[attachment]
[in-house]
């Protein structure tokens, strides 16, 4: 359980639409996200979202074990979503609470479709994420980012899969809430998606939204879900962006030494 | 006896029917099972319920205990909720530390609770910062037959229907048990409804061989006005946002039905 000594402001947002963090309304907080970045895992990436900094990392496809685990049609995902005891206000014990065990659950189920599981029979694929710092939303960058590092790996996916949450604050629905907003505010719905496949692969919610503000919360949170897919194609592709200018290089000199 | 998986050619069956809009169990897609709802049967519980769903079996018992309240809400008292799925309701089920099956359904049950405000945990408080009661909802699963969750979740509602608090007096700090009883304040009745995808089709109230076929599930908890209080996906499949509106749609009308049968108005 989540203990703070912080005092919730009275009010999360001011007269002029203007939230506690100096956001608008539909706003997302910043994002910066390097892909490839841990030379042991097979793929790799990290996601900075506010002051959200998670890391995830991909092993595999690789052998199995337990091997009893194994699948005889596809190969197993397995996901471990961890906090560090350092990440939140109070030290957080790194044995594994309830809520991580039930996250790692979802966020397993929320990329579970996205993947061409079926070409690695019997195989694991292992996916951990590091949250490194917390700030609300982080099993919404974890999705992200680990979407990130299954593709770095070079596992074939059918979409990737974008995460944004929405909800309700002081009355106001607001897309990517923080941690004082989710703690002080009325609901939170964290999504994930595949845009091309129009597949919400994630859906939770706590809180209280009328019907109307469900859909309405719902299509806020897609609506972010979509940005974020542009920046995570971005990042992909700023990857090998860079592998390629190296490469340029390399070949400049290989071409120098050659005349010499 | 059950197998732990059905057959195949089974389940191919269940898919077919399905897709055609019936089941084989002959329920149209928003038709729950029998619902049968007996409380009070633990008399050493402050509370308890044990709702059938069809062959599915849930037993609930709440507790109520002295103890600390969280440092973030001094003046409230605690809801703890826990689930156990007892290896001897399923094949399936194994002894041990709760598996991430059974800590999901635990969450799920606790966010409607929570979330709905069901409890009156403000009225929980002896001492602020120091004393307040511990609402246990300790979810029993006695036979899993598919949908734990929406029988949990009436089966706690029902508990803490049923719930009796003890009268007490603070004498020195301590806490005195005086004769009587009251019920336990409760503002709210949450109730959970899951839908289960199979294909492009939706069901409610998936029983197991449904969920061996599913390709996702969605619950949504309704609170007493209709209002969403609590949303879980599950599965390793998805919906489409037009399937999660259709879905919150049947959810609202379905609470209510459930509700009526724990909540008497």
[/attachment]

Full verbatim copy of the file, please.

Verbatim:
[in-house]
């Protein structure tokens, strides 16, 4: 359980639409996200979202074990979503609470479709994420980012899969809430998606939204879900962006030494 | 006896029917099972319920205990909720530390609770910062037959229907048990409804061989006005946002039905 000594402001947002963090309304907080970045895992990436900094990392496809685990049609995902005891206000014990065990659950189920599981029979694929710092939303960058590092790996996916949450604050629905907003505010719905496949692969919610503000919360949170897919194609592709200018290089000199 | 998986050619069956809009169990897609709802049967519980769903079996018992309240809400008292799925309701089920099956359904049950405000945990408080009661909802699963969750979740509602608090007096700090009883304040009745995808089709109230076929599930908890209080996906499949509106749609009308049968108005 989540203990703070912080005092919730009275009010999360001011007269002029203007939230506690100096956001608008539909706003997302910043994002910066390097892909490839841990030379042991097979793929790799990290996601900075506010002051959200998670890391995830991909092993595999690789052998199995337990091997009893194994699948005889596809190969197993397995996901471990961890906090560090350092990440939140109070030290957080790194044995594994309830809520991580039930996250790692979802966020397993929320990329579970996205993947061409079926070409690695019997195989694991292992996916951990590091949250490194917390700030609300982080099993919404974890999705992200680990979407990130299954593709770095070079596992074939059918979409990737974008995460944004929405909800309700002081009355106001607001897309990517923080941690004082989710703690002080009325609901939170964290999504994930595949845009091309129009597949919400994630859906939770706590809180209280009328019907109307469900859909309405719902299509806020897609609506972010979509940005974020542009920046995570971005990042992909700023990857090998860079592998390629190296490469340029390399070949400049290989071409120098050659005349010499 | 059950197998732990059905057959195949089974389940191919269940898919077919399905897709055609019936089941084989002959329920149209928003038709729950029998619902049968007996409380009070633990008399050493402050509370308890044990709702059938069809062959599915849930037993609930709440507790109520002295103890600390969280440092973030001094003046409230605690809801703890826990689930156990007892290896001897399923094949399936194994002894041990709760598996991430059974800590999901635990969450799920606790966010409607929570979330709905069901409890009156403000009225929980002896001492602020120091004393307040511990609402246990300790979810029993006695036979899993598919949908734990929406029988949990009436089966706690029902508990803490049923719930009796003890009268007490603070004498020195301590806490005195005086004769009587009251019920336990409760503002709210949450109730959970899951839908289960199979294909492009939706069901409610998936029983197991449904969920061996599913390709996702969605619950949504309704609170007493209709209002969403609590949303879980599950599965390793998805919906489409037009399937999660259709879905919150049947959810609202379905609470209510459930509700009526724990909540008497």